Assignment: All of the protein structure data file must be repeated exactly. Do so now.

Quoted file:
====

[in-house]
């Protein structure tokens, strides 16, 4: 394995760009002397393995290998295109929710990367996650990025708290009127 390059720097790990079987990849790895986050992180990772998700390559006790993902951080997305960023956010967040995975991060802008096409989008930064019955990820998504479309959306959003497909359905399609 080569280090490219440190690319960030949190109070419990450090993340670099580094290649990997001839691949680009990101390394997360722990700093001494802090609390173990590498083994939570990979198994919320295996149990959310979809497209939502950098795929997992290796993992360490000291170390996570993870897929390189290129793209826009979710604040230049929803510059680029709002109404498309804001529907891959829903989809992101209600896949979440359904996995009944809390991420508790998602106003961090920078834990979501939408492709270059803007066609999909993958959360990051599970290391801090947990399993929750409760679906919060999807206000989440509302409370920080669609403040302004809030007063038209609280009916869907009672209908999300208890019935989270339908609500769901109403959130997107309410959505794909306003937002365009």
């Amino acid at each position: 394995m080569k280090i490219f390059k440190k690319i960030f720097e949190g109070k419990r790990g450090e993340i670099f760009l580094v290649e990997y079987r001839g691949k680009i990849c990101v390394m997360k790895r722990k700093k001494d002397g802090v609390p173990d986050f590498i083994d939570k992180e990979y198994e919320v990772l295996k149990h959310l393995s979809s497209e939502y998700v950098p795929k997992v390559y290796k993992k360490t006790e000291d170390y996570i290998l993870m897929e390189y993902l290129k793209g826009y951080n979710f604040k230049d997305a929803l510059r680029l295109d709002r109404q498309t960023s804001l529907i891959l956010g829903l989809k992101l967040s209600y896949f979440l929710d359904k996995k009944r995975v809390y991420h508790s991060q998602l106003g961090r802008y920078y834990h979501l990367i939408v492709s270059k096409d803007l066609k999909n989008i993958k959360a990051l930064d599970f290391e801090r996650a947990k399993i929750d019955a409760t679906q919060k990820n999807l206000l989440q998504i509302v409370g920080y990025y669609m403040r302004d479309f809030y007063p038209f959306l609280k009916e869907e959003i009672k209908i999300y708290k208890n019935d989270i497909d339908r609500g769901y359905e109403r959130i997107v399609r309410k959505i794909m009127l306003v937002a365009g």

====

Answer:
[in-house]
């Protein structure tokens, strides 16, 4: 394995760009002397393995290998295109929710990367996650990025708290009127 390059720097790990079987990849790895986050992180990772998700390559006790993902951080997305960023956010967040995975991060802008096409989008930064019955990820998504479309959306959003497909359905399609 080569280090490219440190690319960030949190109070419990450090993340670099580094290649990997001839691949680009990101390394997360722990700093001494802090609390173990590498083994939570990979198994919320295996149990959310979809497209939502950098795929997992290796993992360490000291170390996570993870897929390189290129793209826009979710604040230049929803510059680029709002109404498309804001529907891959829903989809992101209600896949979440359904996995009944809390991420508790998602106003961090920078834990979501939408492709270059803007066609999909993958959360990051599970290391801090947990399993929750409760679906919060999807206000989440509302409370920080669609403040302004809030007063038209609280009916869907009672209908999300208890019935989270339908609500769901109403959130997107309410959505794909306003937002365009």
């Amino acid at each position: 394995m080569k280090i490219f390059k440190k690319i960030f720097e949190g109070k419990r790990g450090e993340i670099f760009l580094v290649e990997y079987r001839g691949k680009i990849c990101v390394m997360k790895r722990k700093k001494d002397g802090v609390p173990d986050f590498i083994d939570k992180e990979y198994e919320v990772l295996k149990h959310l393995s979809s497209e939502y998700v950098p795929k997992v390559y290796k993992k360490t006790e000291d170390y996570i290998l993870m897929e390189y993902l290129k793209g826009y951080n979710f604040k230049d997305a929803l510059r680029l295109d709002r109404q498309t960023s804001l529907i891959l956010g829903l989809k992101l967040s209600y896949f979440l929710d359904k996995k009944r995975v809390y991420h508790s991060q998602l106003g961090r802008y920078y834990h979501l990367i939408v492709s270059k096409d803007l066609k999909n989008i993958k959360a990051l930064d599970f290391e801090r996650a947990k399993i929750d019955a409760t679906q919060k990820n999807l206000l989440q998504i509302v409370g920080y990025y669609m403040r302004d479309f809030y007063p038209f959306l609280k009916e869907e959003i009672k209908i999300y708290k208890n019935d989270i497909d339908r609500g769901y359905e109403r959130i997107v399609r309410k959505i794909m009127l306003v937002a365009g």